• Anderson, R. F., Shinde, S. S., Maroz, A., & Reynisson, J. (2020). The reduction potential of the slipped GC base pair in one-electron oxidized duplex DNA. Physical chemistry chemical physics : PCCP, 22 (2), 642-646. 10.1039/c9cp05544d
  • Tang, J. S., Bozonet, S. M., McKenzie, J. L., Anderson, R. F., Melton, L. D., & Vissers, M. C. M. (2019). Physiological Concentrations of Blueberry-Derived Phenolic Acids Reduce Monocyte Adhesion to Human Endothelial Cells. Molecular nutrition & food research, 63 (18)10.1002/mnfr.201900478
  • Sansom, G. N., Kirk, N. S., Guise, C. P., Anderson, R. F., Smaill, J. B., Patterson, A. V., & Kelso, M. J. (2019). Prototyping kinase inhibitor-cytotoxin anticancer mutual prodrugs activated by tumour hypoxia: A chemical proof of concept study. Bioorganic & medicinal chemistry letters, 29 (10), 1215-1219. 10.1016/j.bmcl.2019.03.015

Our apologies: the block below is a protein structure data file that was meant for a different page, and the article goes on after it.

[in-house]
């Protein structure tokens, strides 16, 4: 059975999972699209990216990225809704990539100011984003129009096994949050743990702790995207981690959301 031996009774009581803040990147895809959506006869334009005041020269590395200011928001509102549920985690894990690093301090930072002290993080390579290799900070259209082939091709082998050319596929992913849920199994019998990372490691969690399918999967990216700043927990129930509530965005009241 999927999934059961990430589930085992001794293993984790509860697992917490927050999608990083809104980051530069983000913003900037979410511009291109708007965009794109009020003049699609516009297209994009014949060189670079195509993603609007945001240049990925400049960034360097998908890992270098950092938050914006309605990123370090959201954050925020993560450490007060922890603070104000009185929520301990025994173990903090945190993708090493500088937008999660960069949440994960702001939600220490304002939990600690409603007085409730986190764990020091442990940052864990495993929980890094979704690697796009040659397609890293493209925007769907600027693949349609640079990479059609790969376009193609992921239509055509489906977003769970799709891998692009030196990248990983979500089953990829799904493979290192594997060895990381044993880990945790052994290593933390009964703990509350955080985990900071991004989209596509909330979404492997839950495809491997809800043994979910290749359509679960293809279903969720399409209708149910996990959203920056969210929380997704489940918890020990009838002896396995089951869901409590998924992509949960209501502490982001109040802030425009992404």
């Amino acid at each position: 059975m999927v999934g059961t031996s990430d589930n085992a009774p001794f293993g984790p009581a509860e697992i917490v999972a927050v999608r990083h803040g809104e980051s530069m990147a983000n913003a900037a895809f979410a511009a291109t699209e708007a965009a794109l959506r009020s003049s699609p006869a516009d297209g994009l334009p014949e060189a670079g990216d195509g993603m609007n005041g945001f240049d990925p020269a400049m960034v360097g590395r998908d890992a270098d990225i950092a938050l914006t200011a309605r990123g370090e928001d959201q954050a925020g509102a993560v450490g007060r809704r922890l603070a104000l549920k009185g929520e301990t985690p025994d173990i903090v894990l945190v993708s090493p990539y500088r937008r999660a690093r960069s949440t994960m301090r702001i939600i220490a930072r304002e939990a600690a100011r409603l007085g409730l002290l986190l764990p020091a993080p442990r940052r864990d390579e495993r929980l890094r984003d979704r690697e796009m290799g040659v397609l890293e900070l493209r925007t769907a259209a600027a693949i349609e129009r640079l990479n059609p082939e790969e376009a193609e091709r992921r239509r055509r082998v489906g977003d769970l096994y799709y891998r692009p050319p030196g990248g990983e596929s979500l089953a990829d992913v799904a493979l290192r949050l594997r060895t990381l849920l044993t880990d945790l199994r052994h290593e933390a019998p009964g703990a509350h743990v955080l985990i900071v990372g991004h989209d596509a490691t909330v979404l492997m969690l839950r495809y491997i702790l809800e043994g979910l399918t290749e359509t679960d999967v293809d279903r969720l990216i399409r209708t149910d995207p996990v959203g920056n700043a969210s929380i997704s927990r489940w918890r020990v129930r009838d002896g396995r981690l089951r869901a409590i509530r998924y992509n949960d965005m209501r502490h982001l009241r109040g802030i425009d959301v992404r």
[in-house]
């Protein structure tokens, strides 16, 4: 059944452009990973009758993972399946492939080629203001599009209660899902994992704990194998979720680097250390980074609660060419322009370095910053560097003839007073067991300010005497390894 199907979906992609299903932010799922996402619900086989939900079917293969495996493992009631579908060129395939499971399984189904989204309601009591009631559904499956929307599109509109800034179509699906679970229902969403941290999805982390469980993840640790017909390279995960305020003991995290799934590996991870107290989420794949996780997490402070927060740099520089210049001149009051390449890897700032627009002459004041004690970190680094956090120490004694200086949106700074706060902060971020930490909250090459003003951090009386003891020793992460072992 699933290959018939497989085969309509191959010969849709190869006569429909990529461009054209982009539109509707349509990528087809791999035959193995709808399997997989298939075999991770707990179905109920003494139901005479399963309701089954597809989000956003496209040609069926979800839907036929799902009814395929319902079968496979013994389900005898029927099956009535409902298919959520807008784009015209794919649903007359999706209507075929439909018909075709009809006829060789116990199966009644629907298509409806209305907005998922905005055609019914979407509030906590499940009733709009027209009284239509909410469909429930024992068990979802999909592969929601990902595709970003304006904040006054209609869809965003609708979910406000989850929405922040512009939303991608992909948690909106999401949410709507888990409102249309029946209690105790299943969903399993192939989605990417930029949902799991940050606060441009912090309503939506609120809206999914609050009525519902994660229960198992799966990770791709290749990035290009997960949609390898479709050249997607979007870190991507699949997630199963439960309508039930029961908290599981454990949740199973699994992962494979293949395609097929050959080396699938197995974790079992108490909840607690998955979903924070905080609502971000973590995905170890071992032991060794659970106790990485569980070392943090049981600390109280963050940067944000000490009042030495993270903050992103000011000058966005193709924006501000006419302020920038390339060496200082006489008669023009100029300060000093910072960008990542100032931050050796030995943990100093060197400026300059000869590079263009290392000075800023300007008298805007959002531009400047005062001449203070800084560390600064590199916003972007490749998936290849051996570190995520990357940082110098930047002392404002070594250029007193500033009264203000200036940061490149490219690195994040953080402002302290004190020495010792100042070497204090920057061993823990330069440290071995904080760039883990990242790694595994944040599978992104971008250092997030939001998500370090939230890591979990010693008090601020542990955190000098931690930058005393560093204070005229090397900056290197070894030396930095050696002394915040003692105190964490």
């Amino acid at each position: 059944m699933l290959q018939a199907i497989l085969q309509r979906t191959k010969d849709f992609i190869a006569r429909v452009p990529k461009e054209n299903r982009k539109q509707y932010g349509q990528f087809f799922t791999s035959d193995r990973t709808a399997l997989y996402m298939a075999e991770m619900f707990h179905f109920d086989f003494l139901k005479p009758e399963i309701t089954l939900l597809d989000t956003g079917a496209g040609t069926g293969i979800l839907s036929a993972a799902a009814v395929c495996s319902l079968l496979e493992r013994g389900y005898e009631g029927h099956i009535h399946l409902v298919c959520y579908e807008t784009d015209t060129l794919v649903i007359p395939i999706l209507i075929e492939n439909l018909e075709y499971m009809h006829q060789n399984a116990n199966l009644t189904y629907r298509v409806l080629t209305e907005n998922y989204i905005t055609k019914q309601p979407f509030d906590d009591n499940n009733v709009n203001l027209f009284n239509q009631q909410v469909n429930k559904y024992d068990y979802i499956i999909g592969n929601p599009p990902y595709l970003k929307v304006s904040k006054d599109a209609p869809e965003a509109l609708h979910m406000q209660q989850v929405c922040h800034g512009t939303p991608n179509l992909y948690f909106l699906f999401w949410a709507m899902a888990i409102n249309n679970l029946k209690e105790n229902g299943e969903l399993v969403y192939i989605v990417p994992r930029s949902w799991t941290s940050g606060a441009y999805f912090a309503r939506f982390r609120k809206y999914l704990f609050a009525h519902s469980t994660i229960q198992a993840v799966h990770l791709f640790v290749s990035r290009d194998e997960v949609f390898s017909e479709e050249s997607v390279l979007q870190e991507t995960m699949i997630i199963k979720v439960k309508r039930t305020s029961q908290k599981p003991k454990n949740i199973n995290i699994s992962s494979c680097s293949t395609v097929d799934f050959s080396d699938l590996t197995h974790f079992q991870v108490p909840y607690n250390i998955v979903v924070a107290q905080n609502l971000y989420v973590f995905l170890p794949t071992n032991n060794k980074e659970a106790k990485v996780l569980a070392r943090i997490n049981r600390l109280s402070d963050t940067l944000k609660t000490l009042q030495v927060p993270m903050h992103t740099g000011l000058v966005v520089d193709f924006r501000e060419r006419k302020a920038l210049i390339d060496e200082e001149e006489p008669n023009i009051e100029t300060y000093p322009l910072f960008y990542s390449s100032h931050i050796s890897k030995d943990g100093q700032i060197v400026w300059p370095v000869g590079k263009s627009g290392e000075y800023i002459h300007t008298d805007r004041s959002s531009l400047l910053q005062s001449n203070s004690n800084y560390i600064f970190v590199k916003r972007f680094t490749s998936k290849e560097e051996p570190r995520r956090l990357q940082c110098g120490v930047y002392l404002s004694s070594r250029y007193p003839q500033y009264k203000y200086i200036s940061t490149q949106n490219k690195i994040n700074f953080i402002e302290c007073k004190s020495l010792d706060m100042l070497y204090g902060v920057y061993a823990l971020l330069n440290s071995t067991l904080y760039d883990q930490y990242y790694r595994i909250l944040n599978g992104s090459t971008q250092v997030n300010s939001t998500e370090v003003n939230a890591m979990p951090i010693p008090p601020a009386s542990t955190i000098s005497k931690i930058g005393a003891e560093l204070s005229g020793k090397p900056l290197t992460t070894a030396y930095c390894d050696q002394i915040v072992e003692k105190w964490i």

Other University of Auckland co-authors: Jeff Smaill, Adam Patterson
  • Carroll, L., Pattison, D. I., Davies, J. B., Anderson, R. F., Lopez-Alarcon, C., & Davies, M. J. (2018). Superoxide radicals react with peptide-derived tryptophan radicals with very high rate constants to give hydroperoxides as major products. Free radical biology & medicine, 118, 126-136. 10.1016/j.freeradbiomed.2018.02.033
  • Tang, J. S., Vissers, M. C. M., Anderson, R. F., Sreebhavan, S., Bozonet, S. M., Scheepens, A., & Melton, L. D. (2018). Bioavailable Blueberry-Derived Phenolic Acids at Physiological Concentrations Enhance Nrf2-Regulated Antioxidant Responses in Human Vascular Endothelial Cells. Molecular nutrition & food research, 62 (5).10.1002/mnfr.201700647